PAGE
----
Must-See Sights: Brooklyn

New York Transit Museum
Boerum Pl, Tu-Fr 10-16 Sa Su 12-17,
Subway lines A,C,F,R to Jay St/MetroTech, or subway lines 2,3,4,5 to Borough Hall, $7
The only subway museum that’s actually a whole subway station in itself – with carriages from the past centuries on the original tracks!

Brooklyn Museum of Art
200 Eastern Parkway at Washington Ave

Artists & Fleas
70 North 7th Street between Kent & Wythe Avenues, 3 blocks from the Bedford Avenue L train
Indoor market near East River State Park (see Smorgasburg below)

Brooklyn Public Library
Grand Army Plaza, corner of Flatbush Avenue and Eastern Parkway

SHOPPING:

Atlantic Terminal Shopping Mall
Atlantic Ave at Flatbush Ave (Metro 2,3,4,5 Atlantic Av at Barclays Center)
best buys: Old Navy, Target, Uniqlo

826NYC/Brooklyn Superhero Supply Co
372 5th Ave at 5th St, Brooklyn
Part of a literacy project, your kid can also buy all of their superhero needs! Seriously!

Spoonbill & Sugartown bookstore
Bedford Avenue between N 4th and N 5th Aves
10am-10pm

Williamsburg browsing streets:
North 6th Street
Metropolitan Avenue
Bedford Avenue
Berry Street
Wythe Avenue
Franklin Street

EATING:

Smorgasburg
an open air food festival that happens each weekend from Spring to Autumn
East River State Park at N 7th St and Kent Ave
176 Lafayette Avenue (between Clermont and Vanderbilt)
80 North 5th Street at Wythe Avenue (Winter only)
Also hosts a great fleamarket, Brooklyn Flea

Corner Burger
381 5th Ave, Park Slope
10 different versions of poutine, including the classic Montreal original – chips, gravy and curds

Junior's Cheesecake
386 Flatbush Avenue Extension and DeKalb Avenue
home to the original 'New York Style' cheesecake

Kellogg’s Diner
514 Metropolitan Avenue, at Union Avenue, near Lorimer St subway
The diner near our apartment, which provided breakfast, dinner, shelter from the rain, and a great place to meet the local community. Great corned beef hash!

Dar
525 Grand Street, at Union Avenue, near Lorimer St and Metropolitan Av subways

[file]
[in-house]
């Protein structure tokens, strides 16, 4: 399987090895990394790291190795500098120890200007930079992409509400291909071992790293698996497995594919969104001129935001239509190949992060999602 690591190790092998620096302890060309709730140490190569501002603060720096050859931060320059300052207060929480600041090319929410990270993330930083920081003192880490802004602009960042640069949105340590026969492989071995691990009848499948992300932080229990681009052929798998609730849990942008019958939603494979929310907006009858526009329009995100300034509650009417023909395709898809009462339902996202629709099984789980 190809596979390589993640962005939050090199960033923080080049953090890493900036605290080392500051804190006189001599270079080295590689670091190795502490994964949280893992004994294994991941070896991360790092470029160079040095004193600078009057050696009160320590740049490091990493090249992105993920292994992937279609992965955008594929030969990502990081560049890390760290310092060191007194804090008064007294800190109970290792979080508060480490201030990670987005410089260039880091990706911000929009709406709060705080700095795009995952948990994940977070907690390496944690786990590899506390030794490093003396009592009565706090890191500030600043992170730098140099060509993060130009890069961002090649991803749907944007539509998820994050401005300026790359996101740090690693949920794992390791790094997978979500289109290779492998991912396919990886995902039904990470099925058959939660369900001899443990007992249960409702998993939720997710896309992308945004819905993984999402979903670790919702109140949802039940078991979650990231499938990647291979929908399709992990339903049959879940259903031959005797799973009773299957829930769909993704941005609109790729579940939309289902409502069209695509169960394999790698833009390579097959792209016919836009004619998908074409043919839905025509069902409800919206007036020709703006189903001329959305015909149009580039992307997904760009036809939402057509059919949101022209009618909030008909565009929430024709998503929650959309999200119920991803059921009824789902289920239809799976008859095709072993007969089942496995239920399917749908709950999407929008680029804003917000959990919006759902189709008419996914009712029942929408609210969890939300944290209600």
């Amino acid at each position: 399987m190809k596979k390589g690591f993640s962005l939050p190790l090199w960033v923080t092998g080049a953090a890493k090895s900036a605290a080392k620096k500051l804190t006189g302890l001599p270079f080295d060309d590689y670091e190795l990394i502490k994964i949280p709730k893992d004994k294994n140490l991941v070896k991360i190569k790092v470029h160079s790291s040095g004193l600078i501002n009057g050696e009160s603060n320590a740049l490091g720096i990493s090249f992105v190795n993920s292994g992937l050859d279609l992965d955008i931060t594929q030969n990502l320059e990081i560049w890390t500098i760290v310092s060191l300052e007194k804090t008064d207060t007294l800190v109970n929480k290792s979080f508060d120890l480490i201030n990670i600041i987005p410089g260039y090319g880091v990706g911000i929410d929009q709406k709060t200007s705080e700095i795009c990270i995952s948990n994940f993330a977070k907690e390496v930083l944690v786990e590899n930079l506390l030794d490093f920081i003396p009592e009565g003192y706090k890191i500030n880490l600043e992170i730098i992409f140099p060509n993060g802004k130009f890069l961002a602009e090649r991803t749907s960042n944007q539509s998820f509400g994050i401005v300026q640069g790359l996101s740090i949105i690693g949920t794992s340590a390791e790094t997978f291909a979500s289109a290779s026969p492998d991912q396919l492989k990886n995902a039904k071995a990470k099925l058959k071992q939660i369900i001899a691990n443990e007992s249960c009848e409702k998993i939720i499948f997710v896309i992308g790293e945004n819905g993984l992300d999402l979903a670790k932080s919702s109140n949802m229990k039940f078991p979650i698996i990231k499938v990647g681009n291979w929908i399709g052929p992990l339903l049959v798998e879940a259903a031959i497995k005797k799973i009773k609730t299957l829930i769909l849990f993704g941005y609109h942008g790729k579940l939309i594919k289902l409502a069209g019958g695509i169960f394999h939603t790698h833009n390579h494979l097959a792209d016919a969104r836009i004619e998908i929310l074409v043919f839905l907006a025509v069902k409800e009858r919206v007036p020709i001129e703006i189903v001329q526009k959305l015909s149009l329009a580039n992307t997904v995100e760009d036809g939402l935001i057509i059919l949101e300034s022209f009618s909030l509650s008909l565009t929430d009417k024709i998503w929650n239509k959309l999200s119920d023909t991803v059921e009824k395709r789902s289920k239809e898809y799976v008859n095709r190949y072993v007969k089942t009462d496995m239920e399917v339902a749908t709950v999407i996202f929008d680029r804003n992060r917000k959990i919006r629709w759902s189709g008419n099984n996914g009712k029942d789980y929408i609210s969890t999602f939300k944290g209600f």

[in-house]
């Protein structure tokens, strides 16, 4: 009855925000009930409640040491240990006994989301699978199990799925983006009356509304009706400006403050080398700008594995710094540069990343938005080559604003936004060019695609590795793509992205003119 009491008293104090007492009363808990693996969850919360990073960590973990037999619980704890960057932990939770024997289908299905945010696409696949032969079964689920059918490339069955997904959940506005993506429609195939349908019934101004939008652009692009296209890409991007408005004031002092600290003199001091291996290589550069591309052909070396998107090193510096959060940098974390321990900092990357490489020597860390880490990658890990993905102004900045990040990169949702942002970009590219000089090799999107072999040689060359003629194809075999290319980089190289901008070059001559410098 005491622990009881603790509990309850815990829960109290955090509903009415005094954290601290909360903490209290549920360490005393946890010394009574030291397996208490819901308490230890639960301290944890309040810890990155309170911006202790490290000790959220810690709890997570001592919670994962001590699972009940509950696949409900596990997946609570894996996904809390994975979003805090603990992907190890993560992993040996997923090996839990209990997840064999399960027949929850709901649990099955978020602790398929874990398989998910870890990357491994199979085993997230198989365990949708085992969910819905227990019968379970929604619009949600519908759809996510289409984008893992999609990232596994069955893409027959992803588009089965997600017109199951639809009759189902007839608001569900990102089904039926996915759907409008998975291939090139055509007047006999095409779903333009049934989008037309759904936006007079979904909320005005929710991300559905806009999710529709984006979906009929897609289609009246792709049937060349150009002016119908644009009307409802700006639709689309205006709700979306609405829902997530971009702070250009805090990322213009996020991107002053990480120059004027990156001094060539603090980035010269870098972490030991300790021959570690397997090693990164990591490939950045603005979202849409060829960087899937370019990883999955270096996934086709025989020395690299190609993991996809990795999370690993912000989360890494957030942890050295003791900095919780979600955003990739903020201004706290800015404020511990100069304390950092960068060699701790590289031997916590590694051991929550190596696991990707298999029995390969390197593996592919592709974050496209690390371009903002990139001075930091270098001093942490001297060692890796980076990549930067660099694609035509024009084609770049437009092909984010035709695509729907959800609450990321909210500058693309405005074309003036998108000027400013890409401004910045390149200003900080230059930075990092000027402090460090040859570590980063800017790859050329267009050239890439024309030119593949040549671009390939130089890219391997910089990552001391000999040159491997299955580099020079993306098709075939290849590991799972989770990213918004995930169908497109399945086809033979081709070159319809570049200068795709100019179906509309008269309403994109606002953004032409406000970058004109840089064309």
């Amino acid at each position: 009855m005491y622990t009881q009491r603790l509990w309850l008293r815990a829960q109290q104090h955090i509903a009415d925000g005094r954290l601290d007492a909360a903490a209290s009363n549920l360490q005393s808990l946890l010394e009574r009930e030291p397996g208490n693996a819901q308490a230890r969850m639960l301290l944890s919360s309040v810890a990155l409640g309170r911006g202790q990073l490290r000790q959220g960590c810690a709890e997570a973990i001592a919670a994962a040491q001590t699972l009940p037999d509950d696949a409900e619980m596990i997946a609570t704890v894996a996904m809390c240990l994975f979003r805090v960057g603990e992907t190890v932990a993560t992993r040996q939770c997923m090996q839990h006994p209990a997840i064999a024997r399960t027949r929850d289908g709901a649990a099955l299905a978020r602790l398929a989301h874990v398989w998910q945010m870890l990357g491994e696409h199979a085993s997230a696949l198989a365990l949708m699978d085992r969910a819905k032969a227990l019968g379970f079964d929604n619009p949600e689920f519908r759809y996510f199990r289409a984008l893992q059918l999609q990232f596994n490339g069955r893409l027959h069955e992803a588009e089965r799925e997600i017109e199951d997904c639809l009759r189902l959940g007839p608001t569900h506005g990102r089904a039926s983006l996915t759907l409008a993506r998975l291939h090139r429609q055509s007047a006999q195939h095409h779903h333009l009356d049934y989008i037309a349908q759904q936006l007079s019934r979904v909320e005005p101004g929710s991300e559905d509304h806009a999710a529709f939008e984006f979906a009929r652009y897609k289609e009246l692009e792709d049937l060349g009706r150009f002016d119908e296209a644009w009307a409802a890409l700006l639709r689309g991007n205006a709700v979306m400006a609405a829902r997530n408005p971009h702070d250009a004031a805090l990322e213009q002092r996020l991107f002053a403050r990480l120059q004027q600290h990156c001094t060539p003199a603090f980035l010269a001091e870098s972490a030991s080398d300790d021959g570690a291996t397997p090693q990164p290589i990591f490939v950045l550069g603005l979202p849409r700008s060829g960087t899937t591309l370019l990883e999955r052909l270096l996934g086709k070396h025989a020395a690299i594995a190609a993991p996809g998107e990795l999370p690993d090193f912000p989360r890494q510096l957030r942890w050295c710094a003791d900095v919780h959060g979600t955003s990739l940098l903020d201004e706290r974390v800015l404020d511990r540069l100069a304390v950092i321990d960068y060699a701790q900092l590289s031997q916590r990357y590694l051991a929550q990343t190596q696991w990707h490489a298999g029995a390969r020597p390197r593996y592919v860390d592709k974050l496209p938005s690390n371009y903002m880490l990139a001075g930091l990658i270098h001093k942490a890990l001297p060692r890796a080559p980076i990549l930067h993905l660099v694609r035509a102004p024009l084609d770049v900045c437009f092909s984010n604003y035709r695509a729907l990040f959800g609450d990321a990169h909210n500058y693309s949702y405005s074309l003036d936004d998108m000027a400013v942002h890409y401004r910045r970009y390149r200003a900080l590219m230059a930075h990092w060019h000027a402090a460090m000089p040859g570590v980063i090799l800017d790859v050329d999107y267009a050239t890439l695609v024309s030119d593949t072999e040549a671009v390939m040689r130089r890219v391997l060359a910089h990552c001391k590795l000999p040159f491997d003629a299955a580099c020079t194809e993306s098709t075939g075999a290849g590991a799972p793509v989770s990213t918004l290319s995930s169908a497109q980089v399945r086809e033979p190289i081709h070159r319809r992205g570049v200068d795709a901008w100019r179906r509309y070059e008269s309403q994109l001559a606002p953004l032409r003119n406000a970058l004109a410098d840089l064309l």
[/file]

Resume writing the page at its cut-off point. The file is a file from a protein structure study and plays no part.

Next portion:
authentic Mediterranean cuisine

Must-See Sights: The Islands


ELLIS ISLAND

Ellis Island is more than just a stop on the Liberty Island ferry. Immigrants to America were kept here until processed, and even quarantined if necessary. It’s worth at least half a day’s visit, if you’re interested  in the history of American immigration, and you want to search for your own relatives.
Book tickets in advance at http://www.statuecruises.com/


STATEN ISLAND

Staten Island Ferry
Whitehall Terminal near South Ferry subway
free trip with great views of Statue of Liberty

When you arrive on the island, talk the footpath to the right of the terminal and walk up the hill turning left onto Wall Street. You will shortly reach the Island Museum on your right. This is like stepping back in time. There’s a “Wall of Weird”, a fluorescent mineral room, and some original sketches of the ferry from 100 years ago.

For details of other sights on the island, such as a fort and Historic Richmond Town, go to http://www.visitstatenisland.com/


CONEY ISLAND

This of course isn’t an island you get to by boat. Instead, take the F, D, N or Q lines from Manhattan or Brooklyn and get off at Coney Island Terminal, or other stops W 8th St NY Aquarium, or Brighton Beach (see below).

Damaged by storms in 2012, there is an enormous amount of heritage to visit here. We took bus 74 to the end of Mermaid Avenue, at the west end of the island, and then walked back along the (very windy) Boardwalk promenade. When you’re up to W 19th St, head inland and check out some of the more famous attractions:

Nathan’s Famous Hotdogs
1310 Surf Ave

Coney Island Museum
1208 Surf Avenue, Brooklyn, NY  at W 12st St

There are two big amusement parks, Luna Park and WonderWheel, right next door to each other. Both have lots of rides and stalls, and different pricing points. What you need to know: the free restrooms are in the Lunapark. FREE LOOS! You’ll need them. Thank us later.

If you carry on walking East past the Aquarium, or catch the subway another couple of stops, you come to Brighton Beach. This is not only chock-full of Russian émigrés, but has some amazing shops full of Russian gifts, clothing, books and DVDs. Check out St Petersburg at 230 Brighton Beach Avenue.


Must-See Sights: Queens

Queens has lots to offer, even if it seems relatively out of town.

The Queens Museum of Art has a fantastic scale model of Manhattan and the surrounding area - try to find your hotel! It also has good temporary exhibitions. Corona Park, Queens

Explore round the rest of the Park, site of the 1965 World's Fair. Marvel at the Unisphere. Flushing Meadows is nearby, where the tennis US Open happens each year.

There’s a Zoo, and also the New York Hall Of Science http://www.nysci.org/location/

Then get back on Line 7 and go to Flushing. This town has fantastic sights and shops, and one of the oldest buildings in New York, the Bowne Meeting House. http://www.bownehouse.org/

The best place to eat is Szechuan Gourmet, a really good Chinese restaurant. 135-15 37th Ave, between Main St and Princes St, 718 888 9388.